Phosphorus Analogues of Diazonium Ions. 2. Protonation of N₂, PN, and P₂


The potential energy surfaces of protonated N2, P2, and PN are explored at RHF, MP2, and CISD levels. Stationary structures were not only optimized but also characterized by computation of their vibrational frequencies at each of these levels. Model dependencies of potential energy surface characteristics, geometries, vibrational frequencies, relative isomer stabilities, and proton affinities are studied in a systematic fashion. The potential energy surface of HP2 + exhibits dramatic model dependencies and it is clarified by a scan of the potential energy surface as a function of the H-P-P angle at the CISD level. Geometries and vibrational frequencies of the most stable isomers also are reported at the CISD(full)/6-311G(df,p) level. Accurate scale factors for bond lengths and vibrational frequencies determined for the neutral diatomics X≡X can be applied successfully to the protonated species as well. End-on protonation of N2, edge-on protonation of P2, and N-protonation of PN are favored, and our best estimates for the proton affinities are 116.3, 161.2, and 194.2 kcal/mol, respectively. Proton affinities parallel the increase of the polarizabilities (N2 < NP < P2) but the polarizabilities perpendicular to the bond axis, αperp, are significantly small than αpara and their ratio αparaperp is not related to the isomer preference energies. For protonated N2 and P2, the isomer preference is closely related to the X2 bond length per se and the structural preferences of the protonated systems thus reflect the same factors that also determine the X≡X bond lengths in the neutral diatomics. The proton is atypically electrophilic compared to carbenium ions and the carbenium ion affinities of N2, P2, and PN are generally much smaller than proton affinities. While the potential energy surfaces of protonated and methylated N2 and PN are qualitatively similar, the respective derivatives of P2 differ significantly.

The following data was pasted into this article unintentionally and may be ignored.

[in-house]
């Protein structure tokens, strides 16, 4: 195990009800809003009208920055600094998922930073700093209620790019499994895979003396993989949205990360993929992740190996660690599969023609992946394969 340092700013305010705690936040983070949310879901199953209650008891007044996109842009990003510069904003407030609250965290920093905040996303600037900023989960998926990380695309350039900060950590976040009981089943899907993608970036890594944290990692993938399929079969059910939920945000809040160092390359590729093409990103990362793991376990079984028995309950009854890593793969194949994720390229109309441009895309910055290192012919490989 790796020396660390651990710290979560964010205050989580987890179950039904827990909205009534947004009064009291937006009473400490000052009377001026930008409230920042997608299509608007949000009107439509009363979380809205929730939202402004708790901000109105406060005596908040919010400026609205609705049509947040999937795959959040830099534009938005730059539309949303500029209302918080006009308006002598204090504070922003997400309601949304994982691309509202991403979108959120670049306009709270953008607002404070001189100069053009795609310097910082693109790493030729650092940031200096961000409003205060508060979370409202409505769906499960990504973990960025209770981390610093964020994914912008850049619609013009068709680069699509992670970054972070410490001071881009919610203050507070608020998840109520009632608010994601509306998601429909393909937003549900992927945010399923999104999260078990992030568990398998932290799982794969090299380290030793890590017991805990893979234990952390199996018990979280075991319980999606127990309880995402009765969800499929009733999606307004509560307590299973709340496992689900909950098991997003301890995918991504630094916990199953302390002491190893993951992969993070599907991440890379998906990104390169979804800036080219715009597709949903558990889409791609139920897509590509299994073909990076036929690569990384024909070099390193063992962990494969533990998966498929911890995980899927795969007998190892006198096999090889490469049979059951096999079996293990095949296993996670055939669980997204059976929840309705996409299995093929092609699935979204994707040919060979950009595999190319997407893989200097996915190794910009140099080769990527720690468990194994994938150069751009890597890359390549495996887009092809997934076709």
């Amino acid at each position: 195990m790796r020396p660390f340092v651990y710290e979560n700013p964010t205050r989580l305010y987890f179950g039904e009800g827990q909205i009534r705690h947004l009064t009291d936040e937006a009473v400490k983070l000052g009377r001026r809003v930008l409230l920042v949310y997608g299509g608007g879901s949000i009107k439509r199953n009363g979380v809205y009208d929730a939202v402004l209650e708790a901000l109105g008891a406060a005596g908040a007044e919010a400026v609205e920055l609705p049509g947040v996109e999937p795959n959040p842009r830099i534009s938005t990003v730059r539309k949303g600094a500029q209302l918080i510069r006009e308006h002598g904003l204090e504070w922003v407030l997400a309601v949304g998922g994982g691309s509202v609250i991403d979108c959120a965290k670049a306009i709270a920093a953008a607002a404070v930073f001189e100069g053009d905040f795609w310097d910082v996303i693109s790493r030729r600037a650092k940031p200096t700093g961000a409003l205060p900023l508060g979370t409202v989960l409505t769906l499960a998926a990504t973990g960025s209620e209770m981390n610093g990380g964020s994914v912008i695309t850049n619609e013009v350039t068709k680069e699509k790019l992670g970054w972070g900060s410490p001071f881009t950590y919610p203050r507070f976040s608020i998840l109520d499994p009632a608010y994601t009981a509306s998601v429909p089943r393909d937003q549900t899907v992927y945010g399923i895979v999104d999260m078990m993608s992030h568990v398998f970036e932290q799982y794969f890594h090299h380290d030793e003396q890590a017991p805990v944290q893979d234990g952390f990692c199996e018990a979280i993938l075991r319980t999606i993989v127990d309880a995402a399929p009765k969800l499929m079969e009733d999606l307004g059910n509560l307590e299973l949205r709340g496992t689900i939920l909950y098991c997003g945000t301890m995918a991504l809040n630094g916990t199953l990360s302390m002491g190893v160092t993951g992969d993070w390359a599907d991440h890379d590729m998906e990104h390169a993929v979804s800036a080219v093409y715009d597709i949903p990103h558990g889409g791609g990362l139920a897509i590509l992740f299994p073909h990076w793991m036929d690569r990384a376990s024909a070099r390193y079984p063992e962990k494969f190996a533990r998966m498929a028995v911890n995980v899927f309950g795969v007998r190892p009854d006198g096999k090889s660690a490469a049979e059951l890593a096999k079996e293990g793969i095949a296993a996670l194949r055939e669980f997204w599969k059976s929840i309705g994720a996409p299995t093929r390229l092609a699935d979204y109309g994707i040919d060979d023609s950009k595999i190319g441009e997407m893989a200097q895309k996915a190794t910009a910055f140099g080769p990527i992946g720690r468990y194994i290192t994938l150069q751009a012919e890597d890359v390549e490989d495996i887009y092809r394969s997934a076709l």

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© 1993 American Chemical Society (ACS), All rights reserved.

Publication Date

01 Mar 1993